Personally, I would pick zfs - I use it myself.

Neither of those will work on windows.

For a pure windows solution, for backups that need to be protected against single sector disk failures, I would pick the following:

Use winrar to create a rar file of the part of your windows file system that you wish to backup. Rather than have this done as one single large rar file, select the option to split into (say) 100 parts and then write a further (say) 5 recovery volumes.

If you want to get back just one file, open the first rar file with winrar and then navigate the directories until you find the file and then extract it.

If you get sector level corruption on the drive, then as long as you can read 100 files from your set of 100 rar files and five recovery volumes then winrar can restore your full backup. You can deal with as many bad sectors as you have recovery volumes.

In a way this will also get you one of the big advantages that zfs has over something like raid and that is protection against silent corruption*. You will get the same using winrar like this because it checksums all of its data.

I have used exactly this technique on windows systems in the past and have been able to recover from cases where I had lost the maximum allowable number of rar or recovery files. It works very well indeed.

*If you do not know about this, google for descriptions of the raid 5 write hole.



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  # 958520 29-Dec-2013 09:03
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Interesting about the file systems, I'll do some reading. I'm not sure how practical those file systems would be given these are for external backup disks that are connected weekly to quarterly.

gundar: What you need is a mate across town who has VDSL or FTTH and leave a spare encrypted disk at his place. It would be free if you offered to return the favour.


This is for backup disks that are connected weekly to quarterly. Online backup isn't practical for the time frames or data volumes in question, I often add 40GB at a backup after photographing an event. That's half a months download allowance.

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  # 958527 29-Dec-2013 09:22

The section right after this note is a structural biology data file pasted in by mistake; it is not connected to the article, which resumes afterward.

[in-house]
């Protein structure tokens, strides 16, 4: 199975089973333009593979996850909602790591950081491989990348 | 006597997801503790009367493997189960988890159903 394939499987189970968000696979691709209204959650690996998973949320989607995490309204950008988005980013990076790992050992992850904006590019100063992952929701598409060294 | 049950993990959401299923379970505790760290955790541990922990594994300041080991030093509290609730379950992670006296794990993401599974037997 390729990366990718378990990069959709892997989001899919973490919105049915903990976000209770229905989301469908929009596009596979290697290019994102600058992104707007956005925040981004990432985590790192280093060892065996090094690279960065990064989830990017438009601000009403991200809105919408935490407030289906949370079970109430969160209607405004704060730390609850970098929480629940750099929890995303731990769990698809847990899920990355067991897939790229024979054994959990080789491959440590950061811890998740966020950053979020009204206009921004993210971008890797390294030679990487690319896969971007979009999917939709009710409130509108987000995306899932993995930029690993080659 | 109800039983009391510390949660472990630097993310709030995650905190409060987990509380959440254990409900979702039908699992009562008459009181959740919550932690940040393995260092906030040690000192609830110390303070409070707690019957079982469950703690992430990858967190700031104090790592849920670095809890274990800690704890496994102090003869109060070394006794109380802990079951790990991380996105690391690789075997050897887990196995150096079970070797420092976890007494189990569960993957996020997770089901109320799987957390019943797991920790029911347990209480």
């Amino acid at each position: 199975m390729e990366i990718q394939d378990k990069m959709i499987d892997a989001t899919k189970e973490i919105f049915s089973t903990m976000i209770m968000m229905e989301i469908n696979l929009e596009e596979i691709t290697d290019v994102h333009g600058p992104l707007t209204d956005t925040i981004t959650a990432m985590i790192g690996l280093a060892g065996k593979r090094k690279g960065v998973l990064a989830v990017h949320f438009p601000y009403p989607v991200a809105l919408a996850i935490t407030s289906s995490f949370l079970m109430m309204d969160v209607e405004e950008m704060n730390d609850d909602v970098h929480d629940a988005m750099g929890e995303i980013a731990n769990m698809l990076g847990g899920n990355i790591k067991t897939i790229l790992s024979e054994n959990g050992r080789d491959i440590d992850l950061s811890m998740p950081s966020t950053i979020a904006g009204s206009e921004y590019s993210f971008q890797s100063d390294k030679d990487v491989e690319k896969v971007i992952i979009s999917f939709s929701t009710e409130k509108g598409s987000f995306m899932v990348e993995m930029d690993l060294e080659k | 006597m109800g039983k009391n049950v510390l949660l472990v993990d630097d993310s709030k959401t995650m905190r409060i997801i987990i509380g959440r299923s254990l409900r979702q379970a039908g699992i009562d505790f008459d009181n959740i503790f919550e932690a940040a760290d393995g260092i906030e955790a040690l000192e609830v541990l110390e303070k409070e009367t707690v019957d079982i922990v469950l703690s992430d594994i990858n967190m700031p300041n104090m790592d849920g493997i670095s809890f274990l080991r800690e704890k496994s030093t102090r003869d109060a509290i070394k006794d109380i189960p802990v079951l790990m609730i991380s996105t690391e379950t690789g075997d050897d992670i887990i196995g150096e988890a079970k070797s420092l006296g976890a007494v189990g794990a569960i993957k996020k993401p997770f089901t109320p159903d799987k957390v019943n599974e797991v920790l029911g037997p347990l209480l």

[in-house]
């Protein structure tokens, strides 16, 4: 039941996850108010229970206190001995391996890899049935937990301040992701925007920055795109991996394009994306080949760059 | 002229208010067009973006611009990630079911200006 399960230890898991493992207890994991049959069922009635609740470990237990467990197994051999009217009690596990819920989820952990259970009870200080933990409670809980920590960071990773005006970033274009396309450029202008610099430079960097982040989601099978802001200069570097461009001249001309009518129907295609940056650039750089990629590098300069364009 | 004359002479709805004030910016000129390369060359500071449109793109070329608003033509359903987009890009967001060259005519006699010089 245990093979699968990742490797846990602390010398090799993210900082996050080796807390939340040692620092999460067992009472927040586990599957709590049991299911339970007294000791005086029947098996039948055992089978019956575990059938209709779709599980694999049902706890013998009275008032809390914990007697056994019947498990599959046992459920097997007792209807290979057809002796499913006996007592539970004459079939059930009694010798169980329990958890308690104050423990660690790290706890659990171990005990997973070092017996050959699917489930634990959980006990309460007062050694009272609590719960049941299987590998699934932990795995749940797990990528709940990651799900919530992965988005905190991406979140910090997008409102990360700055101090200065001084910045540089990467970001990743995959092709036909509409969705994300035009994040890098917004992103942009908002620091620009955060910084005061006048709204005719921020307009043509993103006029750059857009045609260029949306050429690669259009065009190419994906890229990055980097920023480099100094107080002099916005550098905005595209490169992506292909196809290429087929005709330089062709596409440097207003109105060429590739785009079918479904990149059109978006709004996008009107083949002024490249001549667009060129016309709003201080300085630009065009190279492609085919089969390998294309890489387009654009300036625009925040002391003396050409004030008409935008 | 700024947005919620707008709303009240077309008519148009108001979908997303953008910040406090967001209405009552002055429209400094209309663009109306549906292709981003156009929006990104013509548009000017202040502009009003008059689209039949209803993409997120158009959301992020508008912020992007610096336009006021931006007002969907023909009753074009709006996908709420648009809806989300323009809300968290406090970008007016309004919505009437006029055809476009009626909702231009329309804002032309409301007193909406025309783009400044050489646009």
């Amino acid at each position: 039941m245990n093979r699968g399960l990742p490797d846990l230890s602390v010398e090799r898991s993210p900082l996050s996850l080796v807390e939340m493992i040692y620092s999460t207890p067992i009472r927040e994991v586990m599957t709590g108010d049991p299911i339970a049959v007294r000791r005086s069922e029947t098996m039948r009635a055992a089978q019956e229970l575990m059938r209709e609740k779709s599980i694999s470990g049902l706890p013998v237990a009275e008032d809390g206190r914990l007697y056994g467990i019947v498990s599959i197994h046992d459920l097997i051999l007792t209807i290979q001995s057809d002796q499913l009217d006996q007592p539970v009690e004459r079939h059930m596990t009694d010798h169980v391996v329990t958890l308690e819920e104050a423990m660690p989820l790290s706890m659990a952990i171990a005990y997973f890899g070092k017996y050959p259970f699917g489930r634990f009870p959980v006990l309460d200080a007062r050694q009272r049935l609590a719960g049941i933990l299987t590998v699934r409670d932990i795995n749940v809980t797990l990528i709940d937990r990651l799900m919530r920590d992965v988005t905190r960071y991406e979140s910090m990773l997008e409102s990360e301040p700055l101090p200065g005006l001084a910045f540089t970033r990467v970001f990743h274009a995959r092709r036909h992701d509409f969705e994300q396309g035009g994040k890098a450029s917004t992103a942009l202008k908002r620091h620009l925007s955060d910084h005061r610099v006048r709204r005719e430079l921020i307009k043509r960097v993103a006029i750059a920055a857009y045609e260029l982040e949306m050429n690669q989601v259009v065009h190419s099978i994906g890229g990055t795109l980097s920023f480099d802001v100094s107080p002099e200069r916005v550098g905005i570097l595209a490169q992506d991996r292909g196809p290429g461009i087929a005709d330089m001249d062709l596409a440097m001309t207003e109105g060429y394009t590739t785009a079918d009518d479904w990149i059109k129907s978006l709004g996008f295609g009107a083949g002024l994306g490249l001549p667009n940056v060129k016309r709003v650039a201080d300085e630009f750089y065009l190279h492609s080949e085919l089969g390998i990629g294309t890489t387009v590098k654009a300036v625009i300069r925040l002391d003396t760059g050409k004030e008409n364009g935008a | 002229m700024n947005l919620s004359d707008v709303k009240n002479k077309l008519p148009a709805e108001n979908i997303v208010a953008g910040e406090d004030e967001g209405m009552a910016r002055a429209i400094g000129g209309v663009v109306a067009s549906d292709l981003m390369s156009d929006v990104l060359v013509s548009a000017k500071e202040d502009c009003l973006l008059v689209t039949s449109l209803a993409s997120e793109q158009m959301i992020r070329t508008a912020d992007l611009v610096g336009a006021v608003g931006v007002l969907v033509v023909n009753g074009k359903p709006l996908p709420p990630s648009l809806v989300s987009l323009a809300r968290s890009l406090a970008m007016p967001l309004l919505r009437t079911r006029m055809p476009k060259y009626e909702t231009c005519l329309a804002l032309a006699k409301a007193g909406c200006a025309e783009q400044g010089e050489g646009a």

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timmmay: Interesting about the file systems, I'll do some reading. I'm not sure how practical those file systems would be given these are for external backup disks that are connected weekly to quarterly.

gundar: What you need is a mate across town who has VDSL or FTTH and leave a spare encrypted disk at his place. It would be free if you offered to return the favour.


This is for backup disks that are connected weekly to quarterly. Online backup isn't practical for the time frames or data volumes in question, I often add 40GB at a backup after photographing an event. That's half a months download allowance.


You could consider making a usb boot stick with Linux on it and then, come backup time, booting the PC off the stick, mounting an external drive that you have formatted with btrfs and copying the data onto the drive. Linux/btrfs would be a better choice than FreeBSD/ZFS for that as Linux will do better at working with your windows disks. With FreeBSD/ZFS you are better off having that on a stand alone machine and mounting it over the network.

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  # 958537 29-Dec-2013 10:14
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You can run ZFS on Linux ;)

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  # 958543 29-Dec-2013 10:37
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PANiCnz: You can run ZFS on Linux ;)


Is it still run as a user mode file system? Are there drawbacks with that?


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  # 958545 29-Dec-2013 10:43
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timmmay: Thanks for the thoughts guys, doesn't sound very practical. I have my backups on external drives in three separate locations, but I use mirroring a lot so I am vulnerable to corruption being copied. I'm wary of differential backup software, I wouldn't want a single bit image in a 50GB backup file to corrupt everything, but I guess you can't protect against everything.

Maybe I'll just use amazon glacier and let them worry about it. Problem is the 2TB+ of images, gets expensive.


How much space are you using for backup?








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  # 958588 29-Dec-2013 12:55
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Booting to linux isn't very practical. I'd probably go full RAID before I did that. Thanks for the idea though.

freitasm:
timmmay: Thanks for the thoughts guys, doesn't sound very practical. I have my backups on external drives in three separate locations, but I use mirroring a lot so I am vulnerable to corruption being copied. I'm wary of differential backup software, I wouldn't want a single bit image in a 50GB backup file to corrupt everything, but I guess you can't protect against everything.

Maybe I'll just use amazon glacier and let them worry about it. Problem is the 2TB+ of images, gets expensive.


How much space are you using for backup?


Somewhere between 2TB and 4TB, but I don't back up everything to every location.